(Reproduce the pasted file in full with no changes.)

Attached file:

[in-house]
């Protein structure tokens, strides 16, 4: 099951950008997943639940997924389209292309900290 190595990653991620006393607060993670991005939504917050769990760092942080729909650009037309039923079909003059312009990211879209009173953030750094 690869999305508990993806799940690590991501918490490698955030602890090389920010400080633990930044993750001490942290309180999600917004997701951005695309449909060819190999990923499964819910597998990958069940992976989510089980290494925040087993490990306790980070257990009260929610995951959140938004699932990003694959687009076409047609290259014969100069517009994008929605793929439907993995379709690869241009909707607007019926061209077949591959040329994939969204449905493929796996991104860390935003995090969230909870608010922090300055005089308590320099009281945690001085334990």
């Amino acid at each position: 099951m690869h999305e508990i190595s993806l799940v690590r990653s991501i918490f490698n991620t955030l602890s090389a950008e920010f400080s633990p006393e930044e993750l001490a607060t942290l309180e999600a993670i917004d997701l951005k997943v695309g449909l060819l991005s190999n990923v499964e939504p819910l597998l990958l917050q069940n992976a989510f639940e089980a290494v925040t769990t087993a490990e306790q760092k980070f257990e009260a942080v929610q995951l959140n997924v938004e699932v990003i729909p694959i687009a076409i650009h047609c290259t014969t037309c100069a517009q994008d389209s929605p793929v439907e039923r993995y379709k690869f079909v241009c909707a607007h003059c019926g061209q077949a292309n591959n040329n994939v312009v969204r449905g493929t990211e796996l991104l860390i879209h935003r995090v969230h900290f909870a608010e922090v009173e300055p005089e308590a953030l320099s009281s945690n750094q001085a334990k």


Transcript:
[in-house]
């Protein structure tokens, strides 16, 4: 099951950008997943639940997924389209292309900290 190595990653991620006393607060993670991005939504917050769990760092942080729909650009037309039923079909003059312009990211879209009173953030750094 690869999305508990993806799940690590991501918490490698955030602890090389920010400080633990930044993750001490942290309180999600917004997701951005695309449909060819190999990923499964819910597998990958069940992976989510089980290494925040087993490990306790980070257990009260929610995951959140938004699932990003694959687009076409047609290259014969100069517009994008929605793929439907993995379709690869241009909707607007019926061209077949591959040329994939969204449905493929796996991104860390935003995090969230909870608010922090300055005089308590320099009281945690001085334990």
């Amino acid at each position: 099951m690869h999305e508990i190595s993806l799940v690590r990653s991501i918490f490698n991620t955030l602890s090389a950008e920010f400080s633990p006393e930044e993750l001490a607060t942290l309180e999600a993670i917004d997701l951005k997943v695309g449909l060819l991005s190999n990923v499964e939504p819910l597998l990958l917050q069940n992976a989510f639940e089980a290494v925040t769990t087993a490990e306790q760092k980070f257990e009260a942080v929610q995951l959140n997924v938004e699932v990003i729909p694959i687009a076409i650009h047609c290259t014969t037309c100069a517009q994008d389209s929605p793929v439907e039923r993995y379709k690869f079909v241009c909707a607007h003059c019926g061209q077949a292309n591959n040329n994939v312009v969204r449905g493929t990211e796996l991104l860390i879209h935003r995090v969230h900290f909870a608010e922090v009173e300055p005089e308590a953030l320099s009281s945690n750094q001085a334990k």